An audience asks the Venerable Archbishop Fulton Sheen to explain the mystery of the Most Blessed Trinity. He warns them that no matter how erudite his explanation may be, the Trinity doctrine would still not be fully clear to them. After a two-hour rigorous theological and philosophical speech on the subject, a woman approaches him and says, “Now I fully understand the mystery of the Trinity.” To which he replies, “Then you didn’t understand it at all.”
My reflection here isn’t likely to be a refutation-proof explanation of the mystery of the Trinity. I gladly embrace my limitations in this matter.
Faith and Reason
We believe this mystery of the Blessed Trinity through the gift of faith. God gives this gift, so we can gradually understand what we do not know about divinity. The French philosopher Rene Descartes, whose philosophy was built on a radical rejection of everything until one comes to the confidence of the “thinking self,” acknowledges that the thinking person has significant limitations in matters of faith. Revelation complements, if not completes, the thinking self. It is another way of stating what Saint Thomas Aquinas says regarding our response to faith because of divine revelation, for no one assents to what has not been revealed.
To be sure, there are many things we do not know about ourselves, let alone about the complex physical and spiritual worlds. It calls for a humble disposition. Have faith first. Add to faith a humble openness to the truth. Then we will be surprised by insights beyond us. The fourth-century African theologian Saint Augustine’s advice for us “to believe to understand” or the more famous line from Saint Anselm, archbishop of Canterbury (11th century) “faith seeking understanding” is a wise counsel from great minds. In matters of divine truths, we overcome a cognitive dissonance arising from insisting on reason alone if we let faith. One has the fuller picture with faith and reason.
If you don’t’ believe, and you want to, pray for the light of faith. It’s a gift worth more than gold.
The Blessed Trinity in the Bible?
I now look at the specific truth about the Trinity. Although the word “Trinity” is not found in Scripture, the concept and idea, that is, the truth that God is three persons in one is a revealed biblical truth. Christians who insist that every word must be in the Bible before they accept it as the Word of God take note. Fixation with words and ignoring the context and meaning hampers a richer discovery. A person of faith must be aware of this.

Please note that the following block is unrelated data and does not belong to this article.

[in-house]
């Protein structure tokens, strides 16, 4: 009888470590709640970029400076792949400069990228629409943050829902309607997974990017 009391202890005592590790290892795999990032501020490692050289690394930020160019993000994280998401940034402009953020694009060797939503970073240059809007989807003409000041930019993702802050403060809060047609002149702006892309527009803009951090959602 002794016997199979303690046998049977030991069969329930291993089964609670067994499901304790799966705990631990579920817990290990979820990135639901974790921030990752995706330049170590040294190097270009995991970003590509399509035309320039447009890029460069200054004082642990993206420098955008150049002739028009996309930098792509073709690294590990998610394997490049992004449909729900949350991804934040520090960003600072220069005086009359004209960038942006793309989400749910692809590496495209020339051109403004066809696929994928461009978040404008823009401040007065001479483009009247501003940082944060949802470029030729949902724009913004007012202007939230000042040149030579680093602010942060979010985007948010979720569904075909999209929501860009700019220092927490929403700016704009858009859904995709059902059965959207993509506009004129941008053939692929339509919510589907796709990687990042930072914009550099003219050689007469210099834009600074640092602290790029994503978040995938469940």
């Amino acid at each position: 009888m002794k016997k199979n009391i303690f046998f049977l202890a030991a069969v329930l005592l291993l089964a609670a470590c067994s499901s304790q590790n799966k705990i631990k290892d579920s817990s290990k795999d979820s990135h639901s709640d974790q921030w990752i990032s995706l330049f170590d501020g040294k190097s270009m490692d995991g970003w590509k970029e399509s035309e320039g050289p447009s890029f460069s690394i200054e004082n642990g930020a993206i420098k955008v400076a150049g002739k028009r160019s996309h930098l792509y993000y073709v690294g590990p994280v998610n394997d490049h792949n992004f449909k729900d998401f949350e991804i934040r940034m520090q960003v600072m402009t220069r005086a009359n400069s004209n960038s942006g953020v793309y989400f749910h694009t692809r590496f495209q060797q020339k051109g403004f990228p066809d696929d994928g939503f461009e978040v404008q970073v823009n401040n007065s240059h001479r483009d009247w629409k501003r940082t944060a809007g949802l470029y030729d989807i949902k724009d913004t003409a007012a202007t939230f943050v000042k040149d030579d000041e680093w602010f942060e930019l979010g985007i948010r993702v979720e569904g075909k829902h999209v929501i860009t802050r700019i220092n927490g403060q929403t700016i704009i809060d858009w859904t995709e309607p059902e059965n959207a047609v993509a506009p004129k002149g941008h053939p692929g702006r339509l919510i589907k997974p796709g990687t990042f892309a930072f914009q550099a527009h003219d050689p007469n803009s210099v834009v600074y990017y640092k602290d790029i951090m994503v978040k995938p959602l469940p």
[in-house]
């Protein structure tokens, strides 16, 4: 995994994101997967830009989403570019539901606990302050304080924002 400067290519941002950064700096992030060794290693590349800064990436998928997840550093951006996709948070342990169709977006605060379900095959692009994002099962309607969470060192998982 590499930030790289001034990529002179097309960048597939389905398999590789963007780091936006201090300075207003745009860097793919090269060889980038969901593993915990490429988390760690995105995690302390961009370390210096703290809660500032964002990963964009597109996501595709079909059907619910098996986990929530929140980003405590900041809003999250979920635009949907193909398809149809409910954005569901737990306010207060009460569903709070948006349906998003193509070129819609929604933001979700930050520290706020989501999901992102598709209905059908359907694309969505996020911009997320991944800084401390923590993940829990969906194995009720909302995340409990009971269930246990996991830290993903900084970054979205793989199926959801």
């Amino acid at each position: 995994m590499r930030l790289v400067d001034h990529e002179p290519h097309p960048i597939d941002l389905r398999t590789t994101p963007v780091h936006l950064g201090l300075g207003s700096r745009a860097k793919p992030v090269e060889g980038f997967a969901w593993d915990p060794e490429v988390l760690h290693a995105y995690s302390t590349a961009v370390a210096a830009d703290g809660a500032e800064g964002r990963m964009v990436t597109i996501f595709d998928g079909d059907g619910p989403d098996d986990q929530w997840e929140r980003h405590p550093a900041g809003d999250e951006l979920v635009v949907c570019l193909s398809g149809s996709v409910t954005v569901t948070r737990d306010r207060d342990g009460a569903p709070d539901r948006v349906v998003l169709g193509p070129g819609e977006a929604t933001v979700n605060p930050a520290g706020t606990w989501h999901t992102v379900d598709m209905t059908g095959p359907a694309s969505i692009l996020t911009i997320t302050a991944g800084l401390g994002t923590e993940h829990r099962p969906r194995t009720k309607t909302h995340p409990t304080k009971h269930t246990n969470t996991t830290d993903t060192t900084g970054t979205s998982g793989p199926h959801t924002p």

It was an African Catholic theologian, Tertullian (155-230 AD), who coined the word Trinity (from Latin –Trinitas). He used it to designate the revealed truth, which is also in the Bible, that God is triune. The Church solemnly defined the doctrine at the First Council of Nicaea (325 AD) in the refutation of Arian heresy (Arianism). Arianism denied the divinity of Jesus Christ.
Right from the time of the apostles, the early Church was on board regarding this biblical truth. Jesus of Nazareth, the Christ, spoke about the Father who sent him (the Son) and about the Holy Spirit whom he was going to send. There are numerous places in the Bible where Jesus talked about his relationship with the Father and the Holy Spirit. [For your private readings and meditations, see Genesis 1:26; 3:22; Matthew 3:16-17; 28:19; John 1:1-51; 10:30-36; 14:16-17, 26; I Corinthians 8:6; 2 Corinthians 1:21-22; 13:14; Ephesians 4:4-6; Colossians 2:9; Philippians 2:5-8; 1 Peter 1:2; 1 John 5:7-8, etc.]
The Works of the Blessed Trinity
In Christian salvation history, we usually attribute the work of creation to the Father, redemption to the Son, and sanctification to the Holy Spirit. Nevertheless, though they are distinct as persons, neither the Father nor the Son nor the Holy Spirit exists or acts in isolation from the other two persons of the one God.